THIS week I am going to go off at a tangent somewhat. I suppose by now the whole of Sarawak knows that the day of reckoning, the day that would determine our fate for the next five years, will soon be upon us. In the prelude to that fateful day we will be subjected to speeches, lots of speeches.
The interesting thing about speeches by politicians is that the normal functions relating to public speaking do not necessarily apply.
We generally assume that one of the chief functions of public speaking is to communicate. However, for the sophisticated and experienced politicians it may not be necessarily so. In fact the opposite may be true for them. They have mastered the art of speaking a lot and saying nothing.
There is this legend about one former British Prime Minister who was so adept in this art of obfuscation that when he was asked a difficult question he was able to speak at length, and with great aplomb and eloquence, and the audience was still unable to find out where he stood on the very delicate issue.
Usually a political speech is light on the logic, heavy on the emotion, and very heavy on the promises. Like all things, speeches, or rather speakers, are not created equal. Some can be absolutely mesmerising – you know, of the “selling snow to Eskimos” standard, while others, hmm … maybe slightly more interesting than watching paint dry, if you know what I mean.
I believe it was Gerald Green, guru of public speaking in our circle, who first coined the expression – “if you cannot tell it, you cannot sell it.”
However, in Sarawak it needs not be necessarily so. Here if one can jump on the right ship, one’s communication skills, or lack of, need not be an impediment to success. There are quite a few who can drone on and on oblivious to the nodding of heads among the audience.
I was at a dinner function of the alumni association of a popular foreign university for Sarawakians. The guest of honour, a prominent and long-serving politician, outdid himself in a display of “how not to say it.”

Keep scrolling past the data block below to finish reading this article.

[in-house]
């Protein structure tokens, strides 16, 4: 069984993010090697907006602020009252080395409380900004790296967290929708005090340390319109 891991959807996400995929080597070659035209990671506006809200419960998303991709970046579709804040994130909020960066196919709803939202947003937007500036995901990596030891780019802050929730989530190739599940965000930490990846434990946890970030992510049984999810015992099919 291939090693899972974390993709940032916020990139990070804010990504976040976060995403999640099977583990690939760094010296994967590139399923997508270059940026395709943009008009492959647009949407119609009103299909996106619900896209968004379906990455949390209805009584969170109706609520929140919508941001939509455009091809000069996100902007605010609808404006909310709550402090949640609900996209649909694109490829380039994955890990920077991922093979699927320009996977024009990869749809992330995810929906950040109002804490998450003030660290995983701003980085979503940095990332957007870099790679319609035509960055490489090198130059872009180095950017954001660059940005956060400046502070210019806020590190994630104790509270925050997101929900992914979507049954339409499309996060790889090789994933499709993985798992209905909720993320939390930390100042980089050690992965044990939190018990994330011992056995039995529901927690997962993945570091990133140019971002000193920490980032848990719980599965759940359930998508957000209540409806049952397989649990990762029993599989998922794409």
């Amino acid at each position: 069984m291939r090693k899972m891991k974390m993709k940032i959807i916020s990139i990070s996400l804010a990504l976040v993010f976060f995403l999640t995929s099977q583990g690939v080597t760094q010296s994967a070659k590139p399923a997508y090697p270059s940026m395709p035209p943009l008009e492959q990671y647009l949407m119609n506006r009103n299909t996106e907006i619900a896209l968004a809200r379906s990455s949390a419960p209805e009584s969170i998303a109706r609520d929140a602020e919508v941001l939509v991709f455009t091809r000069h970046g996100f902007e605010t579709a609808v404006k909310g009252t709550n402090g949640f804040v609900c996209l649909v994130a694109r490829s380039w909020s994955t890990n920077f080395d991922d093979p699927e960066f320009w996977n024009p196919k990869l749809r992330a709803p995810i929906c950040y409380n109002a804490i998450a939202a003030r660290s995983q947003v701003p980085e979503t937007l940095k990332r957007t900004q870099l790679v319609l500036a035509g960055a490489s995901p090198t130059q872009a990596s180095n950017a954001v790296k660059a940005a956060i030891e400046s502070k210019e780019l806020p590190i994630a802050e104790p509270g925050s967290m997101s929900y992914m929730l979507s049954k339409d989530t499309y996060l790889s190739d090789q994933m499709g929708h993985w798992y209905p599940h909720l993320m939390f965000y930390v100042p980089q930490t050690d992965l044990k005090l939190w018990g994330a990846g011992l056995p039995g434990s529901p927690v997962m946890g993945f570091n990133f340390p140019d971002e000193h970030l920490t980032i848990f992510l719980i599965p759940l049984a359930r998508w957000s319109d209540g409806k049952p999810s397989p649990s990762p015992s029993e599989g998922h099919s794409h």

On top of that he was competing against food: we were hungry and waiting for our dinner. Finally, one person’s hunger got the better of his patience and he clinked on a glass to signal his annoyance. The minister was totally unfazed and said, “Oh, I think I have gone on for too long. Shall I stop?” “Yes!” some people shouted from the back of the room.
That somehow triggered another train of thought in the speaker. So, he got on another long-riding train. It was another good 30 minutes before we reached the station of our dinner.
It is a truism that public speaking is playing a sport. Like all sports, to excel or even just to acquire a measure of competence, one has to practise. I am reminded of the story of a man. Let’s call him John. John lived by a river and he worked at a place on the opposite bank. So he had to commute daily by boat. The thing was John could not swim.
A friend asked him, “John, can you swim?”
“No,” said John.
“Don’t you think it is a good idea to learn how to swim given the fact that you have to cross the river every day?” said his friend.
“Nay! No need, lah. The boat is very sturdy.”
One day as he was crossing the river, he was hit by a storm. His little boat was taking in water fast. John bailed like mad and at the same time prayed feverishly. “Please God save me! Please God save me!” Thankfully he managed to make it across.
Shaken, John vowed that he would learn how to swim. So he went to the library and read all the books on swimming. He even attended a few seminars on how to swim.
“Now I am safe because I know everything about swimming,” declared John brimming with confidence. Not long after as he was in the middle of the river when a violent storm struck.
This time there was no respite: the boat capsized and John was flung into the river and he drowned. The moral of the story being, “you cannot learn how to swim without getting wet.”
However, there is flip side to this issue of practice. There is a saying, “practice makes perfect”. True enough, but if one were to practise the wrong thing one would be perfectly wrong. Our veteran VIP politician above has been giving speeches for decades. He had a lot of practice but he never bothered to understand the elements of a good speech. By virtue of his VIP status, he was able to hold his audience captive. Many a time they have to sit there gritting their teeth and suppressing a yawn.
Some people have the advantage of their position of power to have a hold over their audience. Unfortunately, ordinary mortals like you and me don’t have that luxury. We have to acquire the essential skill by hard graft. We have to accept the fact that “If you cannot tell it, you cannot sell it.”